“But also, I wanted to amplify it because we were going into a bigger space, the Joburg Theatre. So it was important that the space did not take over the production. So that’s why we extended the invitation to the Soweto Gospel Choir, to enlarge the scope of the music but also to use those bodies as a landscape.”
Maqoma says that although the choir had to attune to a very different form of singing, in which they become the story through their voices, they are familiar with theatricalities. “They are used to stages, performing in front of different audiences,” he says.
Rehearsal director Gladys Agulhas, choreographer Gregory Maqoma and musical director Nhlanhla Mahlangu confer during a rehearsal of Cion: Requiem of Ravel’s Bolero in Newtown. (Delwyn Verasamy)
Cion is also typified by attention to detail and a broad interpretive range when it comes to costume choices. In collaboration with Black Coffee, the clothing label headed by Jacques van der Watt, Maqoma says he envisioned costumes that portrayed a community of people who are travelling in a procession. “I wanted them to be a symbol of the world and not to be confined to one culture or tradition. Then he came with a sense of the garments, which could easily take us to East Africa, easily take us to West Africa, to the south of Africa or the north of Africa — and easily Europe. I also wanted them to be androgynous.”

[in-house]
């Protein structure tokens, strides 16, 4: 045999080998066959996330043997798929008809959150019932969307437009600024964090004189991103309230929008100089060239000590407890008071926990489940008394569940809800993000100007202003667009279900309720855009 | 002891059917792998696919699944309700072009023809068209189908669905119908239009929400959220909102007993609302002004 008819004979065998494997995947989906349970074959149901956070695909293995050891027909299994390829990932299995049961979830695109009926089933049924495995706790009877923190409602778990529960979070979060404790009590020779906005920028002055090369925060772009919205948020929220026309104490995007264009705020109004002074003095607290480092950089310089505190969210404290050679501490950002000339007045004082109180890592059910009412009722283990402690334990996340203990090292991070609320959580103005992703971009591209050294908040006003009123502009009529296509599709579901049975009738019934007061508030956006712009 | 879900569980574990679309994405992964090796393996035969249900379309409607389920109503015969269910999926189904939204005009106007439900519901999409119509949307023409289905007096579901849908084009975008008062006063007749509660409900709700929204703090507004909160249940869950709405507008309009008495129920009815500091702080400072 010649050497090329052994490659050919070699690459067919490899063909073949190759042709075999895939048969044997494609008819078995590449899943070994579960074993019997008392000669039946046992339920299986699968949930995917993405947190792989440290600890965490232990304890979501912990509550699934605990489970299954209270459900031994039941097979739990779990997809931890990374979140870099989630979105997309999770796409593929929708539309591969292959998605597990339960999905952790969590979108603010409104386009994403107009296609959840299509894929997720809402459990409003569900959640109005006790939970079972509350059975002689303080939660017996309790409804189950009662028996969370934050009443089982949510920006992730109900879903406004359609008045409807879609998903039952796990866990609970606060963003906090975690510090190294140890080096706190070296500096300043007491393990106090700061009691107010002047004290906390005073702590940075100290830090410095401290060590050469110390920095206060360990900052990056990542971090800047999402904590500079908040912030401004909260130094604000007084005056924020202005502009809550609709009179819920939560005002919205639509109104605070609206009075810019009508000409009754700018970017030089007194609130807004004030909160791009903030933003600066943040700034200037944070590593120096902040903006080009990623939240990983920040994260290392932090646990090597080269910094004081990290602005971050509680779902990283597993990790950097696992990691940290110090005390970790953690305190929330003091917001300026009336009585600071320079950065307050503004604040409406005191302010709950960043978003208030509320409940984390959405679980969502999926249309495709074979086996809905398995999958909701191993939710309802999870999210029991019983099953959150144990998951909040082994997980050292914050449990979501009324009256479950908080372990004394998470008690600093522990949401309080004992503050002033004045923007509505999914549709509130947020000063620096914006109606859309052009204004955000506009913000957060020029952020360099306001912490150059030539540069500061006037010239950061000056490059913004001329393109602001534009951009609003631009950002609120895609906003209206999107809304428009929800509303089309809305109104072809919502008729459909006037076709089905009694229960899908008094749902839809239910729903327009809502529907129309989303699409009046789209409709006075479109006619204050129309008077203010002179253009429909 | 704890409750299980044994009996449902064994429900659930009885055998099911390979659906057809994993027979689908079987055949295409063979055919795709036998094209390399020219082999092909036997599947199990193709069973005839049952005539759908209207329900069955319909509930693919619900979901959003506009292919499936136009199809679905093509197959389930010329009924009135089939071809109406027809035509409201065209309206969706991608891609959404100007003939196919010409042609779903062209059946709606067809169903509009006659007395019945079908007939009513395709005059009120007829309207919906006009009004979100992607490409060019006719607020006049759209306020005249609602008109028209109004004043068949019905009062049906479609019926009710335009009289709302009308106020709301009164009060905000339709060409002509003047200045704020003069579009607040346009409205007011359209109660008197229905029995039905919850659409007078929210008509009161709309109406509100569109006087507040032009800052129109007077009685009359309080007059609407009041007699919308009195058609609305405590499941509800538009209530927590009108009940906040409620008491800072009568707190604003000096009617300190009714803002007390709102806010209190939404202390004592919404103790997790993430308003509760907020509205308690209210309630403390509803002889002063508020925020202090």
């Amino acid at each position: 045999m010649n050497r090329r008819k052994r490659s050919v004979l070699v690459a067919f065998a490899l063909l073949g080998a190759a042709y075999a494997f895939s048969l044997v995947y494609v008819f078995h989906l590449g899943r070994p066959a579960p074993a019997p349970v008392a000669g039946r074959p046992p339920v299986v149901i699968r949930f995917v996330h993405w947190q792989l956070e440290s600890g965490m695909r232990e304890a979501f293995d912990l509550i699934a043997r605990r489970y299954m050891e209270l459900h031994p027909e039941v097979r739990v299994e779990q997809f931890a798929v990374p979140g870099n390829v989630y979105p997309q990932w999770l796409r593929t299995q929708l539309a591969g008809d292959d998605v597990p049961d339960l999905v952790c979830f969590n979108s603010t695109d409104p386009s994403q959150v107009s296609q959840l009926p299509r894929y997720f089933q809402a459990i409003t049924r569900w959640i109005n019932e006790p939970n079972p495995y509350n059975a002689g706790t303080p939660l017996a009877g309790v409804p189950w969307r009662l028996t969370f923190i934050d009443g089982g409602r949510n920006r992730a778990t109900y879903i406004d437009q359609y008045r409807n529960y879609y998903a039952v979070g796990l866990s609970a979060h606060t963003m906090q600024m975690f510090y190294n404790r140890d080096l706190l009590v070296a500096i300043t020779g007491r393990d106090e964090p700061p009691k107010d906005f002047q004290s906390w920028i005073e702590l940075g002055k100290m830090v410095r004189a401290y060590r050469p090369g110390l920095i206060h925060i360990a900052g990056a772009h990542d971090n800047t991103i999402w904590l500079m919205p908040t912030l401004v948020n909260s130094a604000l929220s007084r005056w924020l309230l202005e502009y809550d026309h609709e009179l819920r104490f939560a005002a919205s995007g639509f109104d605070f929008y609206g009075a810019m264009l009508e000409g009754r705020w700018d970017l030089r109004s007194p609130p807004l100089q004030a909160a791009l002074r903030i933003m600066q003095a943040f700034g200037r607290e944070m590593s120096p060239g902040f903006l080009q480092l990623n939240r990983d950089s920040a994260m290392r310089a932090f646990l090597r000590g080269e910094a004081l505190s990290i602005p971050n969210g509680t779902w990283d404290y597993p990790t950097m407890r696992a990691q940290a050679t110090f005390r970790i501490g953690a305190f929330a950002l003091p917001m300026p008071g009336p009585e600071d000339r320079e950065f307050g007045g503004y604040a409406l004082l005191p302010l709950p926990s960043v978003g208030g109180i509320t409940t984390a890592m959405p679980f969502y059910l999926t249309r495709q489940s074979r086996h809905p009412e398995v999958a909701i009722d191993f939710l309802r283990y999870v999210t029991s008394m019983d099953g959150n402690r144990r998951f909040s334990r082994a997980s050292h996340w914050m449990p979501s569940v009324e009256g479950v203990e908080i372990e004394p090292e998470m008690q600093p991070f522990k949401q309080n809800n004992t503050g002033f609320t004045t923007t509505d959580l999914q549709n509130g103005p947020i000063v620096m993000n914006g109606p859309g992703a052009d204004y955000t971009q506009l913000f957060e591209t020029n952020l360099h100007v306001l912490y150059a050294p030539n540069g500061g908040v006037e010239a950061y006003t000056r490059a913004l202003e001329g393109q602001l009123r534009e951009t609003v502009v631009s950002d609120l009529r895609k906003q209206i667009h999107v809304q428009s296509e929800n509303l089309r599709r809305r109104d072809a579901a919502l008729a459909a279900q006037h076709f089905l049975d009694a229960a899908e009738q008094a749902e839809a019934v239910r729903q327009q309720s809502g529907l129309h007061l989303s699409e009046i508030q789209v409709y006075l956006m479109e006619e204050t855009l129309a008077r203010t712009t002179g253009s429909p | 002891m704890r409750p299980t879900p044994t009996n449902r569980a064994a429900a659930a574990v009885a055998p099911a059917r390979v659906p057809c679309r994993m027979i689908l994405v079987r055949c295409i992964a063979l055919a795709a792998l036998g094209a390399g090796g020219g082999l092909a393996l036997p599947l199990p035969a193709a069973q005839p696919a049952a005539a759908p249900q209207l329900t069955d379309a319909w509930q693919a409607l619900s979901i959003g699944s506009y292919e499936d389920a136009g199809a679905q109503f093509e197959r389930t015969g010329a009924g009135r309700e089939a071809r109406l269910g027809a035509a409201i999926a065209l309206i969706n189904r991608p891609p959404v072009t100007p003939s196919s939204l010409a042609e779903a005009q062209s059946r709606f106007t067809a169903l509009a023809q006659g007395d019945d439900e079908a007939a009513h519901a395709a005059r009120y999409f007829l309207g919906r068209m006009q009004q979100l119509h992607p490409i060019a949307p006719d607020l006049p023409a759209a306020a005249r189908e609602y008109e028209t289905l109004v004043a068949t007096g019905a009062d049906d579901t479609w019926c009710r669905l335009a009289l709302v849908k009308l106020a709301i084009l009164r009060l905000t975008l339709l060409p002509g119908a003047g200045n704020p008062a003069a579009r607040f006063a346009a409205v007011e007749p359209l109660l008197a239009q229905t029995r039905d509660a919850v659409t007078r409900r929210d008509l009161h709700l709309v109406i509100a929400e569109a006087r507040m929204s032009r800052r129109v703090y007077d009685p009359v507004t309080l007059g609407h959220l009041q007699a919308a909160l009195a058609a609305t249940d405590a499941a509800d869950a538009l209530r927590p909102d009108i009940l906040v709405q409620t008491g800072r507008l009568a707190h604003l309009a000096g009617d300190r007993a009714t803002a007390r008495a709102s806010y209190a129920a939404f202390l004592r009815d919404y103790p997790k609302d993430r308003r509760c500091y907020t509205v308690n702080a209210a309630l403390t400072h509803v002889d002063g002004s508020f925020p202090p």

Although shrouded in a dark subject matter, Maqoma says that, ultimately, his production of Cion is about hope, a tug at our collective humanity and a portal to stop and revere the uniqueness and importance of life. Here, Toloki allows us to think about the human aspect of life, Maqoma believes.
“He goes through a lot of rejection because he is an unconventional character … and as he uncovers the history of the runaway slaves, he discovers that some of the mothers were made to hate their own children because they would grow up to be slaves — how they would be given concoctions in order to hate what was growing inside. So life became only important in terms of what it could do for the other person. So he goes through that, but there is also a tenderness in the story of Toloki because he finds love, both in Ways of Dying and in Cion.”